The touch screen is very sensitive. At times it seems like I barely have to wave my thumb over the screen or get close to the screen to be registered. While I list this a pro, I'll admit this took about a day to get used to.
I love that I can have a spare battery around to slap in the phone.
MicroSD slot, need I say more.
The only con on the hardware is the volume rocker. I have to say, I think I'd prefer the iPhone style buttons better.
I'm not that fond of the hardware home button. I wish Samsung would have gotten rid of that as Google spec'd, but I'm sure there are millions of people that would have complained about it going away if Samsung had removed it. I want that space used for an even bigger screen without making the unit bigger.
This is a fantastic upgrade to the SII. I liked the SII but there were a few things that annoyed me.
I like that the save buttons have moved to the top of the screen so that I don't have to first hide the keyboard before I save an update, like to a contact.
There are a thousand minor but nice upgrades to the user interface, too many to list or remember.
Here are some notable upgrades to earlier Android/Samsung software:
The voice commands on the GPS. The turn-by-turn directions on the GPS are outstanding. (yes, I know, I said this under hardware too) Very clear and easy to understand. They come at the perfect time to get you where you need to go without being intrusive and repetitive.
I like the new contacts form. I like that there is no first last name. I prefer just one name box.
I like that the Samsung widgets are combine with Googles instead of off on a separate page. Yeah, this is one of those minor items, but it just makes more sense than the SII.
Voice commands are recognized very well.
Like I said above, there are a thousand things I like better about the software over earlier Android phones, even the SII, most of them small but very nice to have.
Predictive text. My friends laughed at my texting when I used the predictive text features. They got a real kick out of the words the SIII would put in for me in my message that were not what I meant to have in my text.
Related to predictive text, is the Samsung keyboard. I miss having punctuation on the hold feature of the letters. I don't like that I have to go to the symbols keyboard just to type a "?" or "!" or ":-)".
Overall this is the first smartphone I've owned that I thought actually deserved the designation as a 'smartphone.' The SII was good and I liked it, but the SIII is great. I really enjoy this phone.
on March 26, 2013
The phone is OK. We also tried a Droid RAZR MAXX HD. By comparison, the galaxy feels much better in my hands as I found the size of the RAZR to be a bit awkward. The display is great, very vibrant. The case is incredibly flimsy - I thought I was going to break it when I tried to pry it off to insert the battery. Compared to the RAZR, this phone seems like a kids toy. We invested in some Otterbox cases which might not have been necessary with the RAZR. The camera is very good, phone is fast and the battery lasts about 1/2 - 3/4 of a day with normal use. You definitely need a back up battery or a place to plug in for a few minutes. It does quick charge very fast which helps.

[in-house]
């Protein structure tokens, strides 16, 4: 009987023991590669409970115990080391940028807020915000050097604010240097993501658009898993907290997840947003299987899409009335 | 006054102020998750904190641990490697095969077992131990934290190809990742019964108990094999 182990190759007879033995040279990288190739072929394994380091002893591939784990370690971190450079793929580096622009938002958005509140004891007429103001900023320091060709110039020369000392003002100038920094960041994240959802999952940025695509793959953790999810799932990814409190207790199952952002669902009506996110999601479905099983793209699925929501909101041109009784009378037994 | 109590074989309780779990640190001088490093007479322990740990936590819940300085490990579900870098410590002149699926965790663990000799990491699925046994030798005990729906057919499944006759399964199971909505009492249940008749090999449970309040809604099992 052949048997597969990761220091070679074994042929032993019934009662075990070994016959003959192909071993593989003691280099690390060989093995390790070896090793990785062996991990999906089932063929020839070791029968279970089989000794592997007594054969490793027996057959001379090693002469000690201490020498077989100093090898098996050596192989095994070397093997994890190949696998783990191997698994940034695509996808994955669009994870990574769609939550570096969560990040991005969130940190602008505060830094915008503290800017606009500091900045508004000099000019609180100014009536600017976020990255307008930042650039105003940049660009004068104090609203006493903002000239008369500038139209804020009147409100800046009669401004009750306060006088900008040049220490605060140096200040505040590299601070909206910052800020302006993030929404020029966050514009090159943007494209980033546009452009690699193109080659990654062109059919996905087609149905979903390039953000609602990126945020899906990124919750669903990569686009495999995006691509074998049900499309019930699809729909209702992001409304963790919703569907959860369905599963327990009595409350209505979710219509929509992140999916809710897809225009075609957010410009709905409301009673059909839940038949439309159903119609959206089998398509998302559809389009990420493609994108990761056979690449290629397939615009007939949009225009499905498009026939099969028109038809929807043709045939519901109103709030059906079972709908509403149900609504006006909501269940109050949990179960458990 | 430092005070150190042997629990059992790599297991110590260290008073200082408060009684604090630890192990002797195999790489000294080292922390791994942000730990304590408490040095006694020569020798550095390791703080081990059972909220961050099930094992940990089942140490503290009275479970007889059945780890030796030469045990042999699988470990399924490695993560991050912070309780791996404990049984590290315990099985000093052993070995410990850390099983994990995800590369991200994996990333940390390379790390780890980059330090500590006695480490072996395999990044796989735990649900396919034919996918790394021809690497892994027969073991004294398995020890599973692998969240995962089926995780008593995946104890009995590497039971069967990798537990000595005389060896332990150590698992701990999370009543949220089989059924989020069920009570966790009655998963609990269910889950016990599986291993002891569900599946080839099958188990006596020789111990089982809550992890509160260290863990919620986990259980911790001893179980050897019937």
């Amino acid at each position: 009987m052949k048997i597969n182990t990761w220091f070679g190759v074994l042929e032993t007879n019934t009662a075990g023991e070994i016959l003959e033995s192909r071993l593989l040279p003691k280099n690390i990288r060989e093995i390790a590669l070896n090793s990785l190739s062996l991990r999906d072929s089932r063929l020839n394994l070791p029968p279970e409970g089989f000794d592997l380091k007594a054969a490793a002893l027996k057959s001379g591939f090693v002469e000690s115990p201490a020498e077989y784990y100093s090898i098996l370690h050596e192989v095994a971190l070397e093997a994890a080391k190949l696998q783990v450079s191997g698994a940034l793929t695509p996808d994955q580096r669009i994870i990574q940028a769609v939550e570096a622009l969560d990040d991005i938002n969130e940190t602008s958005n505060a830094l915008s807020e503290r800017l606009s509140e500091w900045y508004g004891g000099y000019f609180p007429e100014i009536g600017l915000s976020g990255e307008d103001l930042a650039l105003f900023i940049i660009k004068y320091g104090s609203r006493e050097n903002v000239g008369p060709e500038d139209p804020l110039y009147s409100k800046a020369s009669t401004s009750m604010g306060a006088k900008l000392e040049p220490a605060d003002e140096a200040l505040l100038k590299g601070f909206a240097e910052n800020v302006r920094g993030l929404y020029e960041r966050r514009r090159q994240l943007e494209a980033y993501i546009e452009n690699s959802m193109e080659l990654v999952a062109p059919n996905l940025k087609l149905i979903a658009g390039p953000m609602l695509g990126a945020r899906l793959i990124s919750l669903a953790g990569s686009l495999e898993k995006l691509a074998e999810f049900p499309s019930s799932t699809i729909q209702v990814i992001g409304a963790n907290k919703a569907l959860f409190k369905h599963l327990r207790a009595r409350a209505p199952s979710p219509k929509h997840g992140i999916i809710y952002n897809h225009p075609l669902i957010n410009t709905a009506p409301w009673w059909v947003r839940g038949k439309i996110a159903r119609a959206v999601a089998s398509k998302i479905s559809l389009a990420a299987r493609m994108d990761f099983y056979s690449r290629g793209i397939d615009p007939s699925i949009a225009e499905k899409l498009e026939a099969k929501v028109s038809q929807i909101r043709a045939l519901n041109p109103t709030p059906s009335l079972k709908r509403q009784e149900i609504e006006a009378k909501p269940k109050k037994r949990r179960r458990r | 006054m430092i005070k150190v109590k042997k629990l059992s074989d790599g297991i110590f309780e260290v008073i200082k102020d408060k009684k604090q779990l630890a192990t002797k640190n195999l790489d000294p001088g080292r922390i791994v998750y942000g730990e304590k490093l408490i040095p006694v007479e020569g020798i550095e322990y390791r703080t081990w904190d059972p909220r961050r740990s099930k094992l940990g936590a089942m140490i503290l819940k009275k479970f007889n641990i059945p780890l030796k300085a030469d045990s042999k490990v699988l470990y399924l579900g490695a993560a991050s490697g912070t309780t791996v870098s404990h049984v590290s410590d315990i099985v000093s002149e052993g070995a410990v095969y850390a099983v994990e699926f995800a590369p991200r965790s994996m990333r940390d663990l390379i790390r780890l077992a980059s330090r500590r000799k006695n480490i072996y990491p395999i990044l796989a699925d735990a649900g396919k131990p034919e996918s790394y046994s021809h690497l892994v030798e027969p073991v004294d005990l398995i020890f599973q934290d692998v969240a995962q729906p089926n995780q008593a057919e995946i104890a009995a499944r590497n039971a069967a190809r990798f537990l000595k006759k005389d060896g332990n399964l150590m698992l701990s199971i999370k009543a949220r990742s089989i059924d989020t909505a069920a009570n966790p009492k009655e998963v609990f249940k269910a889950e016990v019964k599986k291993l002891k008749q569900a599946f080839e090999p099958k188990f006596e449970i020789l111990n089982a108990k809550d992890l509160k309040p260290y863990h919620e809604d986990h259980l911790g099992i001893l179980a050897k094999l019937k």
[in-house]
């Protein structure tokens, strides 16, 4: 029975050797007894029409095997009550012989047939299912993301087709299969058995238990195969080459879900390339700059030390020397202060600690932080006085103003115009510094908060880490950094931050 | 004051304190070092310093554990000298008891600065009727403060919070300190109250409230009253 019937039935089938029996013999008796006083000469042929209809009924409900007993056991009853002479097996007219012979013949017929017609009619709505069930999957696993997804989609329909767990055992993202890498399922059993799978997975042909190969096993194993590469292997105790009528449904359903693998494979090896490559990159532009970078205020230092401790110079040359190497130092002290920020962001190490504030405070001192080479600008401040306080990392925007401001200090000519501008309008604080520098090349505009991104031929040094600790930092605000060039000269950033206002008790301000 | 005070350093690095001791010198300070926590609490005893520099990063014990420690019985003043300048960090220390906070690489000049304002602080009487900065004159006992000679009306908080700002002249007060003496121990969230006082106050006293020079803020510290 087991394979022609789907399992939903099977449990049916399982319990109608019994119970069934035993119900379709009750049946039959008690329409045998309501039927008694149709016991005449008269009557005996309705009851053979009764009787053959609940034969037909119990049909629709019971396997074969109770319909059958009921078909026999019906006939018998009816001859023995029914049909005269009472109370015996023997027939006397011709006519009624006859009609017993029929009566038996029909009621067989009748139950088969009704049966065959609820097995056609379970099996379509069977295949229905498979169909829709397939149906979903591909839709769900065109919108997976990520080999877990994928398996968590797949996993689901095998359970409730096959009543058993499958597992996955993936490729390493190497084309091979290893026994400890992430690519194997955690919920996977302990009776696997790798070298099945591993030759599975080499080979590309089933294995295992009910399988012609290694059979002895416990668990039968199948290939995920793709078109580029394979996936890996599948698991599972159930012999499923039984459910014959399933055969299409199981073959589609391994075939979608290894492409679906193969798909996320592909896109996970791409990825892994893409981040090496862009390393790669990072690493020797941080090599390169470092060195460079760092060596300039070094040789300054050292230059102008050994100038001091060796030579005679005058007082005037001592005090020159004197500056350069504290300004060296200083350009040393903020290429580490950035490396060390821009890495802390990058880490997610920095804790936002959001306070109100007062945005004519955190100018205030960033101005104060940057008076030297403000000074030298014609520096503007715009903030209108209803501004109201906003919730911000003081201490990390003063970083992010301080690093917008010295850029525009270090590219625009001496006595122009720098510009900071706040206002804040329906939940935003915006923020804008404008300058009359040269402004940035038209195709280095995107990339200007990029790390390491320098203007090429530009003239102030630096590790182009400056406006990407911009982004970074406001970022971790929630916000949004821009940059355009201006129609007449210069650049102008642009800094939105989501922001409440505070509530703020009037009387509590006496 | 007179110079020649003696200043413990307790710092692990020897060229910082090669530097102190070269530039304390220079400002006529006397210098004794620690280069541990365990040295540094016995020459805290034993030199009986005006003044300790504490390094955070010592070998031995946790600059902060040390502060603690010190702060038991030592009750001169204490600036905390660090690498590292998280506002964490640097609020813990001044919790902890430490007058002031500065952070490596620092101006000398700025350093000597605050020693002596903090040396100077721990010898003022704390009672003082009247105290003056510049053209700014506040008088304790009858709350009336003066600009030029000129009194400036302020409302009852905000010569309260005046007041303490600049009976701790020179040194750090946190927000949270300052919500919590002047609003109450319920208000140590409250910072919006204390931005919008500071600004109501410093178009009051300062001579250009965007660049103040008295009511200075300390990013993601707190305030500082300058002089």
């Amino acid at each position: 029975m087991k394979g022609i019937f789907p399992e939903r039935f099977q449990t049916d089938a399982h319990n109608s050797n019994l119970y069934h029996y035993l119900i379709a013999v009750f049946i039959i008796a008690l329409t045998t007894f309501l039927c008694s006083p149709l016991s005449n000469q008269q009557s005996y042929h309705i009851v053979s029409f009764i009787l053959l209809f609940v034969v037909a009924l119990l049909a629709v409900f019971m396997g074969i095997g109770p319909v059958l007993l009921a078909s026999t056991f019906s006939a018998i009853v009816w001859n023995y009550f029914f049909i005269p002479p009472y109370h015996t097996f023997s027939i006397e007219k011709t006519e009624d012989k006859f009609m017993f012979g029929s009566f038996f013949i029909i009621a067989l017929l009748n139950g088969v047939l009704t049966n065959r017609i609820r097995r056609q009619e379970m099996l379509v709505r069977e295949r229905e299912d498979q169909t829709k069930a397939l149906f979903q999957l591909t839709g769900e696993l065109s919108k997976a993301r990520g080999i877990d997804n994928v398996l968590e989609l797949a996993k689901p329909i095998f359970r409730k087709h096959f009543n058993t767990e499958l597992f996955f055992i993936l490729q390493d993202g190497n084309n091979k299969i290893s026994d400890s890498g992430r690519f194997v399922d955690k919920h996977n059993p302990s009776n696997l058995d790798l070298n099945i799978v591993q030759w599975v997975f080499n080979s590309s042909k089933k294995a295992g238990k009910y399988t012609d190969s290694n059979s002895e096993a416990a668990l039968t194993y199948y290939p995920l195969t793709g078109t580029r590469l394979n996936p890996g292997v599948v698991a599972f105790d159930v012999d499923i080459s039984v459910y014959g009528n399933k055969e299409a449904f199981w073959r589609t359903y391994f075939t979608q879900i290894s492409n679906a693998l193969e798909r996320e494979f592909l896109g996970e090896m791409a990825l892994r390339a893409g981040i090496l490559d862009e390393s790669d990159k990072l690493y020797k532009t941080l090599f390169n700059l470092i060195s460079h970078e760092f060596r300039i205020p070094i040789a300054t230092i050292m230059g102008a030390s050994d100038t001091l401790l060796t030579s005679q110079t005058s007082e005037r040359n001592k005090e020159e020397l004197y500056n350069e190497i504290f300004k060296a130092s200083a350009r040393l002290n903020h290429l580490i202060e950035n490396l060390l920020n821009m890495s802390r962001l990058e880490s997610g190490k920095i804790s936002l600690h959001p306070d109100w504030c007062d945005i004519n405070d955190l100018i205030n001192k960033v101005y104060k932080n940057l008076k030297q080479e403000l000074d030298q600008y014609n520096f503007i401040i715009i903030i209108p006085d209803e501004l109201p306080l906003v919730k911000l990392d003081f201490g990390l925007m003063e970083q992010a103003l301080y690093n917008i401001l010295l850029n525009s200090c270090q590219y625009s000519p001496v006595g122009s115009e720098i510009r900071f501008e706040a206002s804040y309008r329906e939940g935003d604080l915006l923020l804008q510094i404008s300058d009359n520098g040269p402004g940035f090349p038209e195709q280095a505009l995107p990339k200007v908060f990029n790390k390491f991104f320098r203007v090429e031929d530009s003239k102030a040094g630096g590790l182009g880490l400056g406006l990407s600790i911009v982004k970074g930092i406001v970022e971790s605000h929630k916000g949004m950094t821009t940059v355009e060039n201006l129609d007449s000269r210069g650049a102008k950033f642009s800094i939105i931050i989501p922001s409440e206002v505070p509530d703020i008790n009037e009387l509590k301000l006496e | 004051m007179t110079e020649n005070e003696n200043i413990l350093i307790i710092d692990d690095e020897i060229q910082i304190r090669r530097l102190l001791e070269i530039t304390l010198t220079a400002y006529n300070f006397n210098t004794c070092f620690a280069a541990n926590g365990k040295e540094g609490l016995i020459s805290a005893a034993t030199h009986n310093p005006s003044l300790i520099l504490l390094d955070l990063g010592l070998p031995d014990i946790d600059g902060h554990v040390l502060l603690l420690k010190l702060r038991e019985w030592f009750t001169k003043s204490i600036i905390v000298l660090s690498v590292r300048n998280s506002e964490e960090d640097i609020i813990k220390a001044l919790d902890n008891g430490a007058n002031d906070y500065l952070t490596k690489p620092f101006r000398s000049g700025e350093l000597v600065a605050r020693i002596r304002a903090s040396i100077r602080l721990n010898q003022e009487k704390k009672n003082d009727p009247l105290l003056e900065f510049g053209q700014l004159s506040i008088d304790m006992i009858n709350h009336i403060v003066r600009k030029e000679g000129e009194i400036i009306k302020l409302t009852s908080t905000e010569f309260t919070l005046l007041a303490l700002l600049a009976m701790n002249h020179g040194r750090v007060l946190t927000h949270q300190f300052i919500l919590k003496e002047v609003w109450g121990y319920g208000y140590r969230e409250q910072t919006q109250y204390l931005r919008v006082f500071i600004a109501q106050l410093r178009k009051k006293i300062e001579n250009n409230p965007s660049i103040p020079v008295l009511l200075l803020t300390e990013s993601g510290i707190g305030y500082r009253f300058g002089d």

I also have an issue connecting the bluetooth on this phone to my 2013 Subaru Impreza. I need to manually connect the phone to the bluetooth each time I start the car - it's really annoying.
on January 20, 2015
This phone had several flaws, which is why I finally returned it:
1. The GPS didn't initially work - I needed to tighten the screws on the back of the phone to get it working.
2. The charging time was abysmal - the stock battery (and even a 3rd Party replacement battery) took about 20 hours to charge from 30% to 95% (I was using the charger plug and cord that came with the phone).
3. The OS (Kit Kat 4.2.2) was incredibly sluggish right from the start.
I've worked in I.T. for almost 20 years, and have seen a lot of crappy products come and go, yet this phone was the worst smartphone experience I've ever had.
on August 26, 2013
I really haven't messed with it too much to learn about all of the bells & whistles. The only complaint I have is it's bigger than I'm use to. It does take awesome photos though!
on October 31, 2012
All things considered, the Samsung Galaxy S III is probably the best 'smartphone' (Android or iPhone) available. Even the best phone has some obvious drawbacks, and this has just two relatively small ones:
- Apps cannot be moved to the external memory card
- The display can be a bit too 'washed out' in direct sunlight
These are relatively small 'issues'. All your photos, videos, music, & other files can be moved to the external card. And the large display's brightness, clarity, & usability are beautiful.
The most common criticism I hear from other users of this (and every) smartphone is that they'd like its rear-facing camera to be 'better'. In my opinion, the camera is excellent - if you need higher-quality pics or video, carry a good point-and-shoot camera. Keep in mind this is a smartphone that does a plethora of things exceptionally well - it's not a camera that also does phone calls :-)